Poverty

mumbai

In some ways, India can be a much crueller society than those of Africa.

On Sunday, I was in Mumbai visiting the Haji Ali Dargah mosque, located on an island just off the coast in the south of the city.

As I walked along the causeway linking the islet to the mainland, I must have passed nearly 50 beggars, many with various deformities and almost all in a desperate state of poverty. There was an even space between each of them, in the same manner that market stalls would be laid out.

Thirty minutes later I walked back along the same causeway and they were all gone.

At the start of my journey back, I saw two policeman – a man and a woman. The woman was looking fierce and determined. The man was kicking newspaper and cardboard, which the beggars had been using as makeshift seats, into the sea; this is what is pictured above.

The beggars had all been successfully removed from their perches, to a place where they wouldn’t offend the sensitivity of any passing tourists.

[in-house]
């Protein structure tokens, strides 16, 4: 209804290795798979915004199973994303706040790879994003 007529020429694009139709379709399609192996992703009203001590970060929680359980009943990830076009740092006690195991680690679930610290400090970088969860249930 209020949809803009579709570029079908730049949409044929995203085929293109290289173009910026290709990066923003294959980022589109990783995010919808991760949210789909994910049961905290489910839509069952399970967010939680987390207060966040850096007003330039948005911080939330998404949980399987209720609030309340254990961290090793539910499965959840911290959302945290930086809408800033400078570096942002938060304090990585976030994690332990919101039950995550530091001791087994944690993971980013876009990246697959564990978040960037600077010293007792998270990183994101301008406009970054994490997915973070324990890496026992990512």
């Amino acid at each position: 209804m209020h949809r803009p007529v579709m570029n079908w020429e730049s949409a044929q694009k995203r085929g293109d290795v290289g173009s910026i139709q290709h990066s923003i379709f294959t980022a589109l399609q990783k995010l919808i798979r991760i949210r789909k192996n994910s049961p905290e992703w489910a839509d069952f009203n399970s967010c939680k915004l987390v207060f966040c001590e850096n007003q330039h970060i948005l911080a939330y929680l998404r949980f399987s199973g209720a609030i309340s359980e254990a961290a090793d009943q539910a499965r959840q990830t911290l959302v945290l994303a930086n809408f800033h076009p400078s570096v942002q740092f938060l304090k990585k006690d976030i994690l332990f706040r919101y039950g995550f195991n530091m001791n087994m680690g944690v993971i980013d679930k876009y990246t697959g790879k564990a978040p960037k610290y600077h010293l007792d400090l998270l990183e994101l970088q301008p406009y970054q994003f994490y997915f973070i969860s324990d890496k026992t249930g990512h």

This must happen on a regular basis.

During my five days in Mumbai, this is the scene that stuck most in my head and deeply saddened me – but it was so upsetting mostly because it was emblematic of India’s wider poverty problem.

It seems that, if you are disabled, deformed or desperately poor, you are all but forgotten by society. The cast system, something about India I’ve never been able to properly appreciate, simply makes things worse: if you are at the bottom of the pecking order, then you simply have to live with that. Everyone has their own place in society. But somehow this just doesn’t seem right.

I love India. But the poverty, desperation and unhappiness is deeply troubling.

Of course, Africa has many of the same problems. But through the poverty and hardship, you’re never really alone in Africa. At least not in the same way.

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